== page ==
# Explain curie-weiss theory in details

Curie – Weiss theory which explains the qualitative explanation of the ferromagnetism. We also call it as molecular field theory. In this theory we treat the Ferromagnetic materials as a special case of paramagnetic material. In which there is an internal field besides in addition to applied external field.

The total field experienced by the ferromagnetic material is given as

$$\begin{array}{l}{{overrightarrow{B}}_{Total}}={{overrightarrow{B}}_{operatorname{int}}}+{{overrightarrow{B}}_{ext,app}}\end{array}$$
… (1)

Where

$$\begin{array}{l}{{overrightarrow{B}}_{Total}}\end{array}$$
= Net field

$$\begin{array}{l}{{overrightarrow{B}}_{operatorname{int}}}\end{array}$$
= internal magnetic field (or) Weiss field

$$\begin{array}{l}{{overrightarrow{B}}_{ext,app}}\end{array}$$
= externally applied field.

$$\begin{array}{l}{{overrightarrow{B}}_{operatorname{int}}}propto\end{array}$$
Magnetization (M)

$$\begin{array}{l}{{overrightarrow{B}}_{operatorname{int}}}=lambda {{mu }_{0}}M\end{array}$$
… (2)

$$\begin{array}{l}{{mu }_{0}}\end{array}$$
- magnetic permeability of free space

$$\begin{array}{l}lambda\end{array}$$
- constant

M – magnetization

Sub equation (2) in equation (1)

$$\begin{array}{l}{{overrightarrow{B}}_{Tot}}=lambda {{mu }_{0}}M+{{overrightarrow{B}}_{ext}}\end{array}$$

As we know, magnetic susceptibility (χ) is given by

$$\begin{array}{l}chi =frac{{{mu }_{0}}M}{{{B}_{Total}}}\end{array}$$
… (3)

$$\begin{array}{l}chi =frac{{{mu }_{0}}M}{{{B}_{app}}+lambda {{mu }_{0}}M}\end{array}$$
… (4)

Assuming temperature dependence of magnetic susceptibility (χ) is given by curie law

$$\begin{array}{l}chi =frac{C}{T}\end{array}$$
… (5)

Where C – is constant

T – is Temperature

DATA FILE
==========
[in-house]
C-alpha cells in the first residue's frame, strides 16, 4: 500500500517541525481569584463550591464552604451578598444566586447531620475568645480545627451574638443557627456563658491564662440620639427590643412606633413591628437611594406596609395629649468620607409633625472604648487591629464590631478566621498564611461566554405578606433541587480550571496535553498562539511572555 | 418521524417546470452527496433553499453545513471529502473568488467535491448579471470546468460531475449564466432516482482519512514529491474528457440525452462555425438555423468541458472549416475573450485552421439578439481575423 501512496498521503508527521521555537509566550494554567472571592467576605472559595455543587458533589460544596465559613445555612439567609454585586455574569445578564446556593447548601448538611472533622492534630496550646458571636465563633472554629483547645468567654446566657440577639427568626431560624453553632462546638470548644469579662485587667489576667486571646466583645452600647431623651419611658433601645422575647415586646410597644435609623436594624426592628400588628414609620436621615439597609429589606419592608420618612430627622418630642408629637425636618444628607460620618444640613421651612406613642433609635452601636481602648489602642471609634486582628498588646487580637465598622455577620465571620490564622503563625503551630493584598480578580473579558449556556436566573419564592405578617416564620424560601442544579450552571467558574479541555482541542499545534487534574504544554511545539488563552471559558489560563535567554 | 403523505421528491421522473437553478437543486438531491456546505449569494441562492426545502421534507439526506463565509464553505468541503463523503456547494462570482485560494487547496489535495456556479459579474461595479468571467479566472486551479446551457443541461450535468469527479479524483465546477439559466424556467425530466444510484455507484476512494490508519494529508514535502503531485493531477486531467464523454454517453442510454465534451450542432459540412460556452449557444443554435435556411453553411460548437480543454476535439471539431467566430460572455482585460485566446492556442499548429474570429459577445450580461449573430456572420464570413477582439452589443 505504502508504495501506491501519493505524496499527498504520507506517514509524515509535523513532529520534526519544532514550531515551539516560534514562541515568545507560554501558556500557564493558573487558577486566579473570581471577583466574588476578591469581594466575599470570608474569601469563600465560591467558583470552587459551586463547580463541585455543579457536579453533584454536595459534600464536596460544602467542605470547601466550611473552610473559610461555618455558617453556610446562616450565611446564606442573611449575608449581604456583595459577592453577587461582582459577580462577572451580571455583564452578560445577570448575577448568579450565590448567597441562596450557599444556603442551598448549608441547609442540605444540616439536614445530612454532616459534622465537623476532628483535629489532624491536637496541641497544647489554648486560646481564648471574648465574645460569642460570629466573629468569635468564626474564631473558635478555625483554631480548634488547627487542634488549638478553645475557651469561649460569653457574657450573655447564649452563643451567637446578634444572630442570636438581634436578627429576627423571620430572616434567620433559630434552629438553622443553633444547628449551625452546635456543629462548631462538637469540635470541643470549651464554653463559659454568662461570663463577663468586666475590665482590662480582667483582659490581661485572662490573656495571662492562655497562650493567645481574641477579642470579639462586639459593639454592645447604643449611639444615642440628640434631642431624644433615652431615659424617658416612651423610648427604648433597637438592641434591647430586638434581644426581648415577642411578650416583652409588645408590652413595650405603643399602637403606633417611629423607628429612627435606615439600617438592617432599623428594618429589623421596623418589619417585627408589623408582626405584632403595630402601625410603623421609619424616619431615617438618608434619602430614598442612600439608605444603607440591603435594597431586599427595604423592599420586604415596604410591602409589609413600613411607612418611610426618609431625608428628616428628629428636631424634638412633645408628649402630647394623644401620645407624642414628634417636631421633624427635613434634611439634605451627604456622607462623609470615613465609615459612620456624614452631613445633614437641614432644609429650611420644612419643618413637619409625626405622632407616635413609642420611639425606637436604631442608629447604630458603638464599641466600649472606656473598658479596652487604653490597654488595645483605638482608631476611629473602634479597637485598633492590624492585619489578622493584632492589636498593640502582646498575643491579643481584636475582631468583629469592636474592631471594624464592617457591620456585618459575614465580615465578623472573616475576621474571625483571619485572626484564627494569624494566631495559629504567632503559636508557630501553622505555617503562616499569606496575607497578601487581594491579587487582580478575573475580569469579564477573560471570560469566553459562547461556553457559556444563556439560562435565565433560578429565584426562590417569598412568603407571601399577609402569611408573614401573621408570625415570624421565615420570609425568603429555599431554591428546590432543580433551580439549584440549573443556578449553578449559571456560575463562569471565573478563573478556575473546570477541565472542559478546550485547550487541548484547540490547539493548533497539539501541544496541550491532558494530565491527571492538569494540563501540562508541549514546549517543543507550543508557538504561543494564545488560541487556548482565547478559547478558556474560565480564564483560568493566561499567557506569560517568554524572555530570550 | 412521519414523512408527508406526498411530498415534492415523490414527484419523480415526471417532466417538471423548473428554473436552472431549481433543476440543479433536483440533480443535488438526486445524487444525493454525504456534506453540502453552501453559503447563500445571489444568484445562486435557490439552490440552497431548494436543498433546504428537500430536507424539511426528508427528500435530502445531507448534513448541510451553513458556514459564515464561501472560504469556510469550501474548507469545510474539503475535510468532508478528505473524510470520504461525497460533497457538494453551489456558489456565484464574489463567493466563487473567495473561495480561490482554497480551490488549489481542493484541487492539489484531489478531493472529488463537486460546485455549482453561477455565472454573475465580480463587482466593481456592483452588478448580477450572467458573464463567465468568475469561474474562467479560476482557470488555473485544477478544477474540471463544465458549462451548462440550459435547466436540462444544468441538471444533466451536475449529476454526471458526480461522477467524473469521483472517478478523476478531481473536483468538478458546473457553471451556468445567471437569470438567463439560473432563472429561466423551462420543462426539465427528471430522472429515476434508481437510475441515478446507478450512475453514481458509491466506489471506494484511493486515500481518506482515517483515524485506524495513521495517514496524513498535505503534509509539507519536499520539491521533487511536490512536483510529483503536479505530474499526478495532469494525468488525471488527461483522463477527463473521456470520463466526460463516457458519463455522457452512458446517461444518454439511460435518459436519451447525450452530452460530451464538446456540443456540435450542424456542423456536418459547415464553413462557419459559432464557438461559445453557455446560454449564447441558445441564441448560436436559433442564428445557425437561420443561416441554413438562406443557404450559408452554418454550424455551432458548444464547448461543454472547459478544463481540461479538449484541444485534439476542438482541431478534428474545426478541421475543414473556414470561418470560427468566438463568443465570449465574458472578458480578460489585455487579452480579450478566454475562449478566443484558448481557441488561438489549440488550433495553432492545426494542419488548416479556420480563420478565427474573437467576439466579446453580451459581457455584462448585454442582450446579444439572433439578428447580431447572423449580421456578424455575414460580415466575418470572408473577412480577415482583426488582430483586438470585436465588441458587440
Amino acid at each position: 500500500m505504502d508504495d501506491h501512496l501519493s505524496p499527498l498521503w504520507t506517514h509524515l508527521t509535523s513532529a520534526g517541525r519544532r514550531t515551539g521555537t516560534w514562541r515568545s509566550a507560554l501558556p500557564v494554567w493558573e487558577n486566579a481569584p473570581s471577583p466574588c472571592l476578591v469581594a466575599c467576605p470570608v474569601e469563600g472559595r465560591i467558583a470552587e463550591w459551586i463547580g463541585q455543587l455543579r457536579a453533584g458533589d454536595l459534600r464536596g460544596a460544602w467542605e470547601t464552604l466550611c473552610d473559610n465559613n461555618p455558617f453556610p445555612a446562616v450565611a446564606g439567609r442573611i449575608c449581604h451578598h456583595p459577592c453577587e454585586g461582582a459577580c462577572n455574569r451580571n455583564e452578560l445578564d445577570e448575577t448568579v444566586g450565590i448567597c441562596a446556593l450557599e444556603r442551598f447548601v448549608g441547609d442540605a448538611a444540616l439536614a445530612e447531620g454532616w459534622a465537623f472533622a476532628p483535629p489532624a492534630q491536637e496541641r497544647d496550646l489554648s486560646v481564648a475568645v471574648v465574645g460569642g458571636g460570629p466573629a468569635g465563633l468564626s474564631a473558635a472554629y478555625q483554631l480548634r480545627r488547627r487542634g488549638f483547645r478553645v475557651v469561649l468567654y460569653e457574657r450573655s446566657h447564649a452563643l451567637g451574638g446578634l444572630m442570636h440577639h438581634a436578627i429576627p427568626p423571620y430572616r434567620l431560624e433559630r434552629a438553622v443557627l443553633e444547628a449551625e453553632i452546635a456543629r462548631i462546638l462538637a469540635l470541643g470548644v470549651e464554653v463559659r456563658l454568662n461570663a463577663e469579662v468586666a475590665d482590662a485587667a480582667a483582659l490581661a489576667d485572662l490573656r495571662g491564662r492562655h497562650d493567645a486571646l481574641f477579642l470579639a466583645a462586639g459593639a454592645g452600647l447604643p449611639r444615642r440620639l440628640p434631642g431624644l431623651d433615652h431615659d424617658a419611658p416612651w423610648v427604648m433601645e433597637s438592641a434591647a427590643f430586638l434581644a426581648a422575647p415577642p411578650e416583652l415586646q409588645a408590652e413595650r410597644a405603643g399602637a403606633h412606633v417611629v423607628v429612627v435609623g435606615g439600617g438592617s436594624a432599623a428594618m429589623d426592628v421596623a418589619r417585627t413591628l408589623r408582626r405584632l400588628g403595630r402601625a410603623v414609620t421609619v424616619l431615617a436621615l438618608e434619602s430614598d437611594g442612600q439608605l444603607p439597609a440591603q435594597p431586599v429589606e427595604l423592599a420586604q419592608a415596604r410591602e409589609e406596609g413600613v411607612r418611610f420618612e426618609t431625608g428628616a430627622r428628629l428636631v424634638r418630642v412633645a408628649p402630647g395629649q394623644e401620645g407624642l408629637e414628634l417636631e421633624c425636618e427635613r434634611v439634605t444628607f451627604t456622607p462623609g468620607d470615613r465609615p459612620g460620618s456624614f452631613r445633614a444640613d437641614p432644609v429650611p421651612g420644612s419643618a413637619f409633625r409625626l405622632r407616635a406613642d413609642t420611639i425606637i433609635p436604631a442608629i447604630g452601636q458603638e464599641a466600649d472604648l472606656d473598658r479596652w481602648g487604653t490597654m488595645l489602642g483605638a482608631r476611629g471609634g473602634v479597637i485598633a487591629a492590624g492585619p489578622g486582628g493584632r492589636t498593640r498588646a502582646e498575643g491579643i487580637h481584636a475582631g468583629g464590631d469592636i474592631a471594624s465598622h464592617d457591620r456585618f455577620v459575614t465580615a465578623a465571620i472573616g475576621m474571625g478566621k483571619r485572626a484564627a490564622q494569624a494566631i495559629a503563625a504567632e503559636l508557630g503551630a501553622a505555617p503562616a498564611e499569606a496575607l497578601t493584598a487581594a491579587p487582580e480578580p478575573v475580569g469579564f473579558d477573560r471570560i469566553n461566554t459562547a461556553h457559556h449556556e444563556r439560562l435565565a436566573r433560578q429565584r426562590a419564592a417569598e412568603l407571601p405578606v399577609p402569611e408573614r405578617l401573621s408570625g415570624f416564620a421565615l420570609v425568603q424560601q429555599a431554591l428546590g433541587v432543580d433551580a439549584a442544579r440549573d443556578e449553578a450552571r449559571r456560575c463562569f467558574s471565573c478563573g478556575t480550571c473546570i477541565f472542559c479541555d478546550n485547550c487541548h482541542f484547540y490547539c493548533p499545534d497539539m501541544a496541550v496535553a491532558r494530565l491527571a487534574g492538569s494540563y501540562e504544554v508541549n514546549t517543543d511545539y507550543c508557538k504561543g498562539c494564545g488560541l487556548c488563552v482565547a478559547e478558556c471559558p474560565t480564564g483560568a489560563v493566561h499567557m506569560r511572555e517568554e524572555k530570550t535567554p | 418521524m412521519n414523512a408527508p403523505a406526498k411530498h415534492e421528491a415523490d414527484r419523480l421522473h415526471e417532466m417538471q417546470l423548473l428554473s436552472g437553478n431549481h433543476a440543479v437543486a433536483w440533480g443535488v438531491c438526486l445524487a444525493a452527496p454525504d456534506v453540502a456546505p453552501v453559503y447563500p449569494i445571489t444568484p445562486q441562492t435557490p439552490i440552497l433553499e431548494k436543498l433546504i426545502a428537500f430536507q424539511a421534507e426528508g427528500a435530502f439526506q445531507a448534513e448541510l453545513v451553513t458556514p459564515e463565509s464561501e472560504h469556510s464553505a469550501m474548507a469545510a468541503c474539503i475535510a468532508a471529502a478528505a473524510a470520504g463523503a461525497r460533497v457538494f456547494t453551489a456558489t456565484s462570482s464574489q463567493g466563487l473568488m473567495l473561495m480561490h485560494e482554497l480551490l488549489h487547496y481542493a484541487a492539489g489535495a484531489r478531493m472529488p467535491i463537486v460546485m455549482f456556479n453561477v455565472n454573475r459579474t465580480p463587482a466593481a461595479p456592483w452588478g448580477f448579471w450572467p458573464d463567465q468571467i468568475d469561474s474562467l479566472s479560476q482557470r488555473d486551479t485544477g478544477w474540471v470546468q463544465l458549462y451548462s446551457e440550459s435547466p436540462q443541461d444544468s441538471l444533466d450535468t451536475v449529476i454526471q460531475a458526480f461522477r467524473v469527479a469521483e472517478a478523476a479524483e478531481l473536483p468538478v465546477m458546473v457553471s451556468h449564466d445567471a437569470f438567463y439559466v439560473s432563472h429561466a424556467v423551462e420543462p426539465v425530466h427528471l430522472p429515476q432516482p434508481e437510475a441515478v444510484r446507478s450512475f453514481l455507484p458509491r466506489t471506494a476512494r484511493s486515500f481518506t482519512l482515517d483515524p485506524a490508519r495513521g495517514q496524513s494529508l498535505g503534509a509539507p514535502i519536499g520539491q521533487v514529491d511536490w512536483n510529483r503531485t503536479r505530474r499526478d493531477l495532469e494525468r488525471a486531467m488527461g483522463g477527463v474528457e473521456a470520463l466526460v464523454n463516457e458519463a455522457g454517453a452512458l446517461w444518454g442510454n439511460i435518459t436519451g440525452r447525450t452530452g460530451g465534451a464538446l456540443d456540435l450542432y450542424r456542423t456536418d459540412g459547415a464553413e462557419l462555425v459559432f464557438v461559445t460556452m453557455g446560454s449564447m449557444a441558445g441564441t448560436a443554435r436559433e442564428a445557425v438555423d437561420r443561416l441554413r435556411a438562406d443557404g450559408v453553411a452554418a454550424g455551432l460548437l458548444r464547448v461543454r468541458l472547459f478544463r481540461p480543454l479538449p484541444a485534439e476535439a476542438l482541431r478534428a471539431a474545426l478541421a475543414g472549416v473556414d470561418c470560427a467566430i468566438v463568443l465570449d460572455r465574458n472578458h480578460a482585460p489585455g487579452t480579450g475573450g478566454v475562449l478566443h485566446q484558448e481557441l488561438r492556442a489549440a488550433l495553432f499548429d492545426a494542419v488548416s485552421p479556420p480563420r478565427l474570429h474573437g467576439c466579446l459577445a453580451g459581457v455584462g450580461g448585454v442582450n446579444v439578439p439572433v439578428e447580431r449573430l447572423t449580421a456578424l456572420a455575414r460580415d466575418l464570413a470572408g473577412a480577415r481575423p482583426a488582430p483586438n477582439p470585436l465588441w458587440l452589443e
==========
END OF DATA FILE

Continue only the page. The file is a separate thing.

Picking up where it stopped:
This equation is known as curie law for paramagnetism.

By comparing equation (4) and (5)

$$\begin{array}{l}frac{C}{T}=frac{{{mu }_{0}}M}{{{B}_{app}}+lambda {{mu }_{0}}M}\end{array}$$
$$\begin{array}{l}Cleft( {{B}_{app}}+lambda {{mu }_{0}}M right)={{mu }_{0}}MT\end{array}$$
$$\begin{array}{l}C,{{B}_{app}}=left( T-Clambda right){{mu }_{0}}M\end{array}$$
$$\begin{array}{l}frac{C}{T-Clambda} = frac{mu_oM}{B_{app}}\end{array}$$
$$\begin{array}{l}frac{C}{T-Clambda} = chi\end{array}$$

Where

$$\begin{array}{l}Clambda = theta\end{array}$$
$$\begin{array}{l}frac{C}{T-theta }=chi\end{array}$$
… (6)

θ – characteristic temperature (or) curie temperature we call this above equation (6) as curie – Weiss law.

Case I: T > θ

For Ferromagnetic material θ = is positive and this curie – Weiss law holds good for ferromagnetic material. The behaviour of ferromagnetism doesnot exist to above the certain characteristics temperature (θ) – is identified as critical temperature (or) curie temperature of the material. Material behaves as paramagnetic material.

When T > θ

Internal field of the magnetic material vanishes. Now the atomic magnetic moment will not aligned with respect to one another.

Case (II): T < θ

Temperature below the characteristic temperature (or) curie temperature the magnetic material behaves as Ferromagnetic material. Which means there is spontaneous magnetization.

There is a strong internal field which aligns the atomic magnetic moments even in the absence of external applied field. (0) (1)